TORONTO’. TRIALOGUE
EXHIBITION BY | UNE EXPOSITION DE : SIMON M. BENEDICT, SONIA ROBERTSON
CURATOR | COMMISSAIRE : GUY SIOUI-DURAND
SEPTEMBER 07 – DECEMBER 12 | DU 7 SEPTEMBRE AU 12 DÉCEMBRE, 2018
OPENING | VERNISSAGE : SEPTEMBER 7, 6-8PM | 7 SEPTEMBRE 18H-20H, 2018
PROJECT INITIATED BY LE LABO, TORONTO’S FRANCOPHONE MEDIA ARTS CENTRE AND CO-PRESENTED BY YYZ ARTISTS’ OUTLET | CETTE EXPOSITION EST UNE
CO-PRÉSENTATION DU LABO, CENTRE DES ARTS MÉDIATIQUES FRANCOPHONE DE TORONTO ET LE CENTRE D’ARTISTES YYZ ARTISTS’ OUTLET.
IN PARTNERSHIP WITH | EN PARTENARIAT AVEC : imagineNATIVE FILM + MEDIA ARTS FESTIVAL & CHARLES STREET VIDEO
WITH THE SUPPORT OF | AVEC LE SOUTIEN DE :CANADA COUNCIL FOR THE ARTS | CONSEIL DES ARTS DU CANADA + THE ABORIGINAL CURATORIAL COLLECTIVE | LE COLLECTIFS DES COMMISSAIRES AUTOCHONES

The continual occupation of a territory is enriched by multiple memories. Such is the case with Toronto’.  Composed of several strata of multiple spirit locations, the First Nations continue to dream and create art about it.

This sizeable area of the city, also known as the place “where trees stand in the water”, remains a site for portages and sharing that also encompasses the powerful ecosystems of the Wendats (Hurons), the Haudenosaunees, the Mississaugas, the Francophones, the Anglophones and all those people along with their descendants, that continue to flock here.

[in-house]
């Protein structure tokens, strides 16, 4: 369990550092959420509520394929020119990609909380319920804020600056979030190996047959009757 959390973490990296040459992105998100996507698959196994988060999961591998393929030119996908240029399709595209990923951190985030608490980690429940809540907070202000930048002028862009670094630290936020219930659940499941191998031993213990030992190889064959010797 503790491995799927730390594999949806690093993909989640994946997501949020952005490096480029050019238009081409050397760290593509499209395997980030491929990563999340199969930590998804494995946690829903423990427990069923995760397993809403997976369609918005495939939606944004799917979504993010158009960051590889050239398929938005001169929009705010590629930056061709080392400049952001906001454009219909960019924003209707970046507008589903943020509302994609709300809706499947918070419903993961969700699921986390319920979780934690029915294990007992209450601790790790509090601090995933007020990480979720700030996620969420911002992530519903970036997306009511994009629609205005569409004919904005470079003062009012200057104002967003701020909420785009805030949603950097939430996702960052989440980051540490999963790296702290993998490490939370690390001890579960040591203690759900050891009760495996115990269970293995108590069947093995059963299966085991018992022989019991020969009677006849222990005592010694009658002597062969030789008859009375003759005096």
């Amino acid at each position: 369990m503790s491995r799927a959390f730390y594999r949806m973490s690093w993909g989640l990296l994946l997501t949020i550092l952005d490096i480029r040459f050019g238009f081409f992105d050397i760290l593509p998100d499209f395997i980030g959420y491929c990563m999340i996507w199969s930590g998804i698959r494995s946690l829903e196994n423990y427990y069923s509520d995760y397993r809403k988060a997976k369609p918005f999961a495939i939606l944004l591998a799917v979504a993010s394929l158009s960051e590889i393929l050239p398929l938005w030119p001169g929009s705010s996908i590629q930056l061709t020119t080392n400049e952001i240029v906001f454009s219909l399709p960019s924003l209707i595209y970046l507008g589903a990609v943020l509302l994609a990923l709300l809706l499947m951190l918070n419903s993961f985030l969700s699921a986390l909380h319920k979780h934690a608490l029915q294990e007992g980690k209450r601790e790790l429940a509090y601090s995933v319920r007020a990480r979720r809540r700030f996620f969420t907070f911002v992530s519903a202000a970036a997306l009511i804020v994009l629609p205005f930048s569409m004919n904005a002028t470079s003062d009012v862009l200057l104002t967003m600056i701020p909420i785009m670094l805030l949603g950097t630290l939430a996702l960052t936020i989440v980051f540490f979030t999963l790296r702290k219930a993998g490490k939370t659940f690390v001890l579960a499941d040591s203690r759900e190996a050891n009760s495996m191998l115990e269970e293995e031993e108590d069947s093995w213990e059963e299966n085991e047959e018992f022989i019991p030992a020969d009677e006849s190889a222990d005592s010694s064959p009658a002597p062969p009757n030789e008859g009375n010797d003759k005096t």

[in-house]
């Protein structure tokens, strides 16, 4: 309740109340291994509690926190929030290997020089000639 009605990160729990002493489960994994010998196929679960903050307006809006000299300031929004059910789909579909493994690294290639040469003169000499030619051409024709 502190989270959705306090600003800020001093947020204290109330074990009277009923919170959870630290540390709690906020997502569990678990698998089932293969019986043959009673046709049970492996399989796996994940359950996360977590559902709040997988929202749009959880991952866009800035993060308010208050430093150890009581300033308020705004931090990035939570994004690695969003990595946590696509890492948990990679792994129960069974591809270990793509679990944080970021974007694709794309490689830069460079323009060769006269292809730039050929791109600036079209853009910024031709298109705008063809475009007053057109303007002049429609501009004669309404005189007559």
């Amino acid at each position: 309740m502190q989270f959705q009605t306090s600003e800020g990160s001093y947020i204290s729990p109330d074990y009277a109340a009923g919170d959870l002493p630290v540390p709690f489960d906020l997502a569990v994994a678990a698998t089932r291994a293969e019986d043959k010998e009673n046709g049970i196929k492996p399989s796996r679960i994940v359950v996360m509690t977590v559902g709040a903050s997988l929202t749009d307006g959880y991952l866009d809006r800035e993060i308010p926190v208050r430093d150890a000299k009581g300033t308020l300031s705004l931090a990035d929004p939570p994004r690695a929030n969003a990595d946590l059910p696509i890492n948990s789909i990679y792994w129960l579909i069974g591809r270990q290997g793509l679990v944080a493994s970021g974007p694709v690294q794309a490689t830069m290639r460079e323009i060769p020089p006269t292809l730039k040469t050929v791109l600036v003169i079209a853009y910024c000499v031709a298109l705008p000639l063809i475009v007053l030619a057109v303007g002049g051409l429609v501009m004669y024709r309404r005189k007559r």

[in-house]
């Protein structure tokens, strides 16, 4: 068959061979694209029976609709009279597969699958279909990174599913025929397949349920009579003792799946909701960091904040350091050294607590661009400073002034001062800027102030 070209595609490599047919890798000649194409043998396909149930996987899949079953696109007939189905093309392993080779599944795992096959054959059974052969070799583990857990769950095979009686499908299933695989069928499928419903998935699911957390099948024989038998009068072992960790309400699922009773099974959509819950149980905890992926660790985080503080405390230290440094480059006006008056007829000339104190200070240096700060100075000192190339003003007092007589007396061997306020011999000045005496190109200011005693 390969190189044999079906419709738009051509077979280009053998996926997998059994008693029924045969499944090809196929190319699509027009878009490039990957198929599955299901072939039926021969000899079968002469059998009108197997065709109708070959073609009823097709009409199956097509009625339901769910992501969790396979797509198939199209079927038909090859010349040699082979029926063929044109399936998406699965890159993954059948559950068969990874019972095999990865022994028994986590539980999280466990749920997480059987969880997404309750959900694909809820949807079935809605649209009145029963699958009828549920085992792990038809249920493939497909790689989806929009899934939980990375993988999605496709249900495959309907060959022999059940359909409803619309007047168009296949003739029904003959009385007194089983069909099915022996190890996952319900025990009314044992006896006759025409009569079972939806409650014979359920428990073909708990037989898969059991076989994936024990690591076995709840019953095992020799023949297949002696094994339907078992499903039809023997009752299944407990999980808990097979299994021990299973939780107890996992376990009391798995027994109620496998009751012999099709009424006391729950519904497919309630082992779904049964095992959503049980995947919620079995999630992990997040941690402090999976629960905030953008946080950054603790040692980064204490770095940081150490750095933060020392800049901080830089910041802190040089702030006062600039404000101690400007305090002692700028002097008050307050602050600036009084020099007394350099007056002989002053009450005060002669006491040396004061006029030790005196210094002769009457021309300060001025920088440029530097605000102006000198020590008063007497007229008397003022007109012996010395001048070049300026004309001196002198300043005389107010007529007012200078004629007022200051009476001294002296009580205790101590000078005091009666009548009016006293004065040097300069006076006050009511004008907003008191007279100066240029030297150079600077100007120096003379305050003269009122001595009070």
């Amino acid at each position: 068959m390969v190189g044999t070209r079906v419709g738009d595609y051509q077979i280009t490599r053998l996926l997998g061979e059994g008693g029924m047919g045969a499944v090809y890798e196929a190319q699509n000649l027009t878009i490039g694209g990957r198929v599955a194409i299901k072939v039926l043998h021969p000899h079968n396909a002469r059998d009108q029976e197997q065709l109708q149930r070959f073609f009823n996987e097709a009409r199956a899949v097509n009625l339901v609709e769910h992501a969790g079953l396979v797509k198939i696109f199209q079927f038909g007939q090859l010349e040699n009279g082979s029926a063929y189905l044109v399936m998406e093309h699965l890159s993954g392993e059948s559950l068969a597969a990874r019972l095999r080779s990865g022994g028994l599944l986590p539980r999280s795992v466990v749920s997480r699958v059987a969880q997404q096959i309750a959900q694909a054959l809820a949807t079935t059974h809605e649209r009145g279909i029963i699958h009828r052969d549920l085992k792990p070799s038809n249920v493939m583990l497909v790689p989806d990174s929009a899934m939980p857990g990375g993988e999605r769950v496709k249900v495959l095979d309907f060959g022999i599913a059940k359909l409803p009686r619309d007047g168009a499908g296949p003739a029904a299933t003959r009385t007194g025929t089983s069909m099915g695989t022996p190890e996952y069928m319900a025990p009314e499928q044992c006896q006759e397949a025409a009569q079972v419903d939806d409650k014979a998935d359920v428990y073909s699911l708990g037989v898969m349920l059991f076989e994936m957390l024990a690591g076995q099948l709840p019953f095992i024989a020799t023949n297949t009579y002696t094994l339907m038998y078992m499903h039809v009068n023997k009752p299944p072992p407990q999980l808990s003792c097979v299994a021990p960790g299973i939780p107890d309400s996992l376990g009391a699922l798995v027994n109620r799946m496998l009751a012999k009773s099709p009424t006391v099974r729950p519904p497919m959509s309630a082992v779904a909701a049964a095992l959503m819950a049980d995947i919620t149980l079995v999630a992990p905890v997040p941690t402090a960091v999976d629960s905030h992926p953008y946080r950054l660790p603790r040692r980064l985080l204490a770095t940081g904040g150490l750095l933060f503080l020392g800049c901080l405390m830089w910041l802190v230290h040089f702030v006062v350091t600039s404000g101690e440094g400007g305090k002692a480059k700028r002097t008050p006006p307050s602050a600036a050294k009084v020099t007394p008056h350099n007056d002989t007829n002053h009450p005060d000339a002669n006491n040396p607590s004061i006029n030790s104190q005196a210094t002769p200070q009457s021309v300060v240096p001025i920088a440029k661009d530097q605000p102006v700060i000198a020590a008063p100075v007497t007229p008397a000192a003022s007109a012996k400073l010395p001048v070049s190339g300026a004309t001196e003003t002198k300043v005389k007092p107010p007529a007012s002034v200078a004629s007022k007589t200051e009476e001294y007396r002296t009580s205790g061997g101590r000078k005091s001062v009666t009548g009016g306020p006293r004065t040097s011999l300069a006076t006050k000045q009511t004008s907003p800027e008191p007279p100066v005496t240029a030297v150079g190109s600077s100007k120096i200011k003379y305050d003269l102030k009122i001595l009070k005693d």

Provided that this includes Great Lake Ontario with its mirrored reflections in the city’s skyscrapers as much it does the thunderous spilling of fresh water from Niagara Falls and the vast networks of rivers that siphon themselves through the plains and to which are grafted many channels of subways, streetcars, bikeways and pedestrian paths.

Despite the prominence of cement and glass and of steel and electrification, the city site was once a vast expanse of land that was the dominion of the Three Sisters (corn, squash and beans) and of tobacco. Along with its trees and green spaces, this natural vitality is fundamental to Toronto’s being. Even still, a fragility remains as the natural spaces continue to be susceptible to the ravages of strong winds, to spontaneous actions like overflowing rivers and even more so, to the joint civic impact that moves through and surrounds this place.

These are the various elements that lend their force to the works created in trialogue between the Abenaki artist Simon M. Benedict, the PekuakamIlnuatsh artist Sonia Robertson and the Wendat curator Guy Sioui Durand. They have been invited by Barbara Gilbert and her team at Le Labo, the only Francophone artist run centre in the city, along with the participation of the YYZ Artists’ Outlet and will be part if the ImagineNATIVE Art Crawl that will take place throughout the 401 Richmond St. W. building.

Not solitary but in solidarity, not two parallel paths but the same path, we therefore present Toronto’. Trialogue, an Indigenous exhibition and artist residency.

——–

L’occupation continue d’un territoire s’enrichit de mémoires plurielles. Tel est Toronto’. Investi de plusieurs strates aux esprits multiples du lieu, des autochtones continuent d’y rêver et de créer par l’art, aujourd’hui.

Ce vaste lieu, « là où poussent des arbres dans l’eau » demeure un sentier de portages et de partages au travers d’un puissant écosystème tant pour les Wendat (Hurons), les Haudenosaunee, les Mississaugas, les Francophones, les Anglophones, ceux qui continuent d’y affluer et leurs descendants. L’imaginaire cosmopolite actuel de cette vaste cité procède pourtant d’une même fluidité d’intranquillité.